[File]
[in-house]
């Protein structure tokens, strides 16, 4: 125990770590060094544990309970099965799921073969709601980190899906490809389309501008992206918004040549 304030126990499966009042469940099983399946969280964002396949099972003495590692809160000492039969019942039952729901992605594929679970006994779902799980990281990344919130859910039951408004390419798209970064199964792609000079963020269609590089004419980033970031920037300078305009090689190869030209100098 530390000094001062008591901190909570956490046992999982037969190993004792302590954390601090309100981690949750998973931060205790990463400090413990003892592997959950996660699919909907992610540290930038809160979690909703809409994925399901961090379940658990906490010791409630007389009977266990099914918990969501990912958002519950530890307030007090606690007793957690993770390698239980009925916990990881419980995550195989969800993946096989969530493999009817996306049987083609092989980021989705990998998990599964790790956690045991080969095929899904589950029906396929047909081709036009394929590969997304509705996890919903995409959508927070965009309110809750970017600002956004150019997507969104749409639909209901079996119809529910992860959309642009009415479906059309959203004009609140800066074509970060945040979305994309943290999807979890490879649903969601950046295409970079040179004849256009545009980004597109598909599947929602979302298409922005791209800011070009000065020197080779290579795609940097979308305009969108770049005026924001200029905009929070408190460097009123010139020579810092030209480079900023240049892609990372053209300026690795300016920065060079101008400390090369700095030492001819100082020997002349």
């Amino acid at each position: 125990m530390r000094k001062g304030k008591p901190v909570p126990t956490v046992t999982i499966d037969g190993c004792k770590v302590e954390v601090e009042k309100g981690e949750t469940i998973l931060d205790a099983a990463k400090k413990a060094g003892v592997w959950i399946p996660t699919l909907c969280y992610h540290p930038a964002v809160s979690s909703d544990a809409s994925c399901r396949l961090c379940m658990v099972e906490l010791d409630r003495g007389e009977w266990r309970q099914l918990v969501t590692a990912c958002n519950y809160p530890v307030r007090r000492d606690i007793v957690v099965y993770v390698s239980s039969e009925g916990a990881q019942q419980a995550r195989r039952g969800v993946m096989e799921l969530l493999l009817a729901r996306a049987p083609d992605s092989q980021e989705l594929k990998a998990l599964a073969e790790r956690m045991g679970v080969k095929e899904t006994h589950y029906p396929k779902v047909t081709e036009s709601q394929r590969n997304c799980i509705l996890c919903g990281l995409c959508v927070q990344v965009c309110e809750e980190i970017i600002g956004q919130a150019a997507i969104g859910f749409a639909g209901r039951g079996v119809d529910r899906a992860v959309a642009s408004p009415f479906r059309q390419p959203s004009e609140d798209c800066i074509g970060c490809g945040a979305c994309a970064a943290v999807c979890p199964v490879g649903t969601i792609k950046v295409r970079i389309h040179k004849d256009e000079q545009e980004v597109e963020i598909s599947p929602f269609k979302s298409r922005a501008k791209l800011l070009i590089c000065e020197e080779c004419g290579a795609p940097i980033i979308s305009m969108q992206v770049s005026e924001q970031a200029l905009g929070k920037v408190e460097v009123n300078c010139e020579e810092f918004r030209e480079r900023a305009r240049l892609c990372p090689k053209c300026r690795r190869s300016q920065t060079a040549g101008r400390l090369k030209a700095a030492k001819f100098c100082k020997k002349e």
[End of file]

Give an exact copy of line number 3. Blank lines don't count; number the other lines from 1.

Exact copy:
């Amino acid at each position: 125990m530390r000094k001062g304030k008591p901190v909570p126990t956490v046992t999982i499966d037969g190993c004792k770590v302590e954390v601090e009042k309100g981690e949750t469940i998973l931060d205790a099983a990463k400090k413990a060094g003892v592997w959950i399946p996660t699919l909907c969280y992610h540290p930038a964002v809160s979690s909703d544990a809409s994925c399901r396949l961090c379940m658990v099972e906490l010791d409630r003495g007389e009977w266990r309970q099914l918990v969501t590692a990912c958002n519950y809160p530890v307030r007090r000492d606690i007793v957690v099965y993770v390698s239980s039969e009925g916990a990881q019942q419980a995550r195989r039952g969800v993946m096989e799921l969530l493999l009817a729901r996306a049987p083609d992605s092989q980021e989705l594929k990998a998990l599964a073969e790790r956690m045991g679970v080969k095929e899904t006994h589950y029906p396929k779902v047909t081709e036009s709601q394929r590969n997304c799980i509705l996890c919903g990281l995409c959508v927070q990344v965009c309110e809750e980190i970017i600002g956004q919130a150019a997507i969104g859910f749409a639909g209901r039951g079996v119809d529910r899906a992860v959309a642009s408004p009415f479906r059309q390419p959203s004009e609140d798209c800066i074509g970060c490809g945040a979305c994309a970064a943290v999807c979890p199964v490879g649903t969601i792609k950046v295409r970079i389309h040179k004849d256009e000079q545009e980004v597109e963020i598909s599947p929602f269609k979302s298409r922005a501008k791209l800011l070009i590089c000065e020197e080779c004419g290579a795609p940097i980033i979308s305009m969108q992206v770049s005026e924001q970031a200029l905009g929070k920037v408190e460097v009123n300078c010139e020579e810092f918004r030209e480079r900023a305009r240049l892609c990372p090689k053209c300026r690795r190869s300016q920065t060079a040549g101008r400390l090369k030209a700095a030492k001819f100098c100082k020997k002349e």